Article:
Inflation-hit manufacturers brace for new round of hefty pay rises
The Guangdong government is considering raising the minimum wage for the second time in less than a year, with pay in Dongguan rising as much as 15.6 per cent, the city's Communist Party boss said.
But the convenor of Hong Kong members of the Shenzhen city Chinese People's Political Consultative Conference said yesterday the wage rises could be meaningless as soaring inflation would force many Hong Kong-owned factories out of business in the coming months.
Dongguan party secretary Liu Zhigeng said on Sunday at a panel discussion with deputies of Dongguan's CPPCC that the average minimum wage would be raised by 15.6 per cent, starting from June. Local media reports other cities in Guangdong are also considering an increase, some as high as 18 per cent.
The official announcement of the rise is expected in the next two months.
The announcement came after Beijing pledged to raise the minimum wage by at least 20 per cent annually over the next five years to boost domestic consumption. But manufacturers in Guangdong said it would do little to solve the region's labour shortage and reverse the wave of factory closures in the region last year.
In May, Guangzhou lifted the monthly minimum wage from 860 yuan (HK$1,015) to 1,030 yuan and Shenzhen to 1,100 yuan in July. Another demand for wage increases among mainland workers has again emerged as the increases were quickly eaten up by runaway inflation.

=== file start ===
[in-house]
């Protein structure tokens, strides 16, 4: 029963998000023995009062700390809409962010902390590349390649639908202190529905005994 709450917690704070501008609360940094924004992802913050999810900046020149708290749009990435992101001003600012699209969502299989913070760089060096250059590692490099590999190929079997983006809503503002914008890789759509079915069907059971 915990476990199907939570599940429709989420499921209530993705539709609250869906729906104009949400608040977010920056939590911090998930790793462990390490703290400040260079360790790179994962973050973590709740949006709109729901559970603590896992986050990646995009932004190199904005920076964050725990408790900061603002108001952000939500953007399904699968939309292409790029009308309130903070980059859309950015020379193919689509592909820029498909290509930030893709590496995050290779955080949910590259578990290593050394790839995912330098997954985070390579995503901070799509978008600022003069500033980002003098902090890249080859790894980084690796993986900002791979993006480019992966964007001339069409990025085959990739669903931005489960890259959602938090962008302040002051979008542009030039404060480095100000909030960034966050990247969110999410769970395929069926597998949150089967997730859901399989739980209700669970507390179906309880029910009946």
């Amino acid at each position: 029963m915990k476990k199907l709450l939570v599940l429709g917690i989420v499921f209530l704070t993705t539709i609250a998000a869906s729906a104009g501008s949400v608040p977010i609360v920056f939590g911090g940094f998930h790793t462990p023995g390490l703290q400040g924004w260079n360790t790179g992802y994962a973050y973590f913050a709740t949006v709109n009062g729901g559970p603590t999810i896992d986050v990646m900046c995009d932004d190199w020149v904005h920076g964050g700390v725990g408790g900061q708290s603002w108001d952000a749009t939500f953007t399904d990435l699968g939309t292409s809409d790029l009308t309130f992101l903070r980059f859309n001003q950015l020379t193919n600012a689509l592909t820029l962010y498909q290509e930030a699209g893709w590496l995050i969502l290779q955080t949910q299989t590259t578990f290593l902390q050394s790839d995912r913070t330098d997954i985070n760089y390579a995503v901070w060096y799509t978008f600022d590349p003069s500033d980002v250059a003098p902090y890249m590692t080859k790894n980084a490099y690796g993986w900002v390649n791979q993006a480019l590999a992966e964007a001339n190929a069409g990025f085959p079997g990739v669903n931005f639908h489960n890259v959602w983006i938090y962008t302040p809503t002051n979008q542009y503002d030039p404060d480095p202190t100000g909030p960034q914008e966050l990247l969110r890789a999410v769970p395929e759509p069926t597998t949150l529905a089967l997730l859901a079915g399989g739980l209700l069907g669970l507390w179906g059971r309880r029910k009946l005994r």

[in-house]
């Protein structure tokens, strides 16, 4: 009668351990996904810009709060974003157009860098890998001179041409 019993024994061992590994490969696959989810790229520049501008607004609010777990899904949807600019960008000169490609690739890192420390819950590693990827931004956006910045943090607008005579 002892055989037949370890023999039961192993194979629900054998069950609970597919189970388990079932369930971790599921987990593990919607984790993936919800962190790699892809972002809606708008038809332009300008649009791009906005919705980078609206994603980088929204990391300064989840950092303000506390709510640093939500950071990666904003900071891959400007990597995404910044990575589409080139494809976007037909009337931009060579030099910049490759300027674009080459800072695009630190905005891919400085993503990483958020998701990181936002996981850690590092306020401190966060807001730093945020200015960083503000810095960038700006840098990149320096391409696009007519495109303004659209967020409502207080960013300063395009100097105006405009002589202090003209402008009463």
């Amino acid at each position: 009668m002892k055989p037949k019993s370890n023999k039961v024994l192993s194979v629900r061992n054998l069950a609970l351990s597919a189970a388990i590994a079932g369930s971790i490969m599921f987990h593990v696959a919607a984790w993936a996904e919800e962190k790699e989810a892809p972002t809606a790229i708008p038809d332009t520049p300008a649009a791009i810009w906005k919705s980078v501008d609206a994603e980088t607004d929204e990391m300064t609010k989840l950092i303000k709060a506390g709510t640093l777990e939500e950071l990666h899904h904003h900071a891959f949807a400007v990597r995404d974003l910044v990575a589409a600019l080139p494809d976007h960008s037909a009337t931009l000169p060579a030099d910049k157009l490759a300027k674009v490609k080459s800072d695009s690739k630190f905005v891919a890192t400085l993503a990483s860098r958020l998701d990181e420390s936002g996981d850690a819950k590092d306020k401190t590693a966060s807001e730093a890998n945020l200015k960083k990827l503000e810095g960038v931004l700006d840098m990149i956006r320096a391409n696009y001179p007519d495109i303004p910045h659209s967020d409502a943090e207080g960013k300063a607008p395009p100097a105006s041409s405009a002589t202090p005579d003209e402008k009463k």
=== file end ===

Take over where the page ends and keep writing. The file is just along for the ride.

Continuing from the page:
And it is that inflation that will be fatal to many Guangdong factories in the near future, according to Lam Lap-fong, convenor of Hong Kong members of Shenzhen's CPPCC. 'More than 30 per cent of Hong Kong manufacturers will shut down in Guangdong soon after the Lunar New Year regardless of whether wages are frozen or rise by 20 per cent,' he said yesterday on the sidelines of the CPPCC meeting.
'Most of the factories now have to pay workers about 2,000 yuan per month, almost double the official minimum wage. But it's still hard to retain workers.
'On the other hand, inflation has been skyrocketing on the mainland since last year, sending production costs up by 30 per cent or even more.
'I think we will see the biggest exodus of manufacturing employers in Guangdong since the 1980s.'
A wave of labour disputes swept through mainland factories from May to July last year. Taiwanese-owned electronics manufacturer Foxconn and several Japanese car and parts makers in the Pearl River Delta were hit the hardest.
Foreign-owned factories endured a spate of labour unrest, with most giving in to workers' demands. One of the highest pay rises was 800 yuan a month for workers at Denso, a parts maker affiliated with Toyota.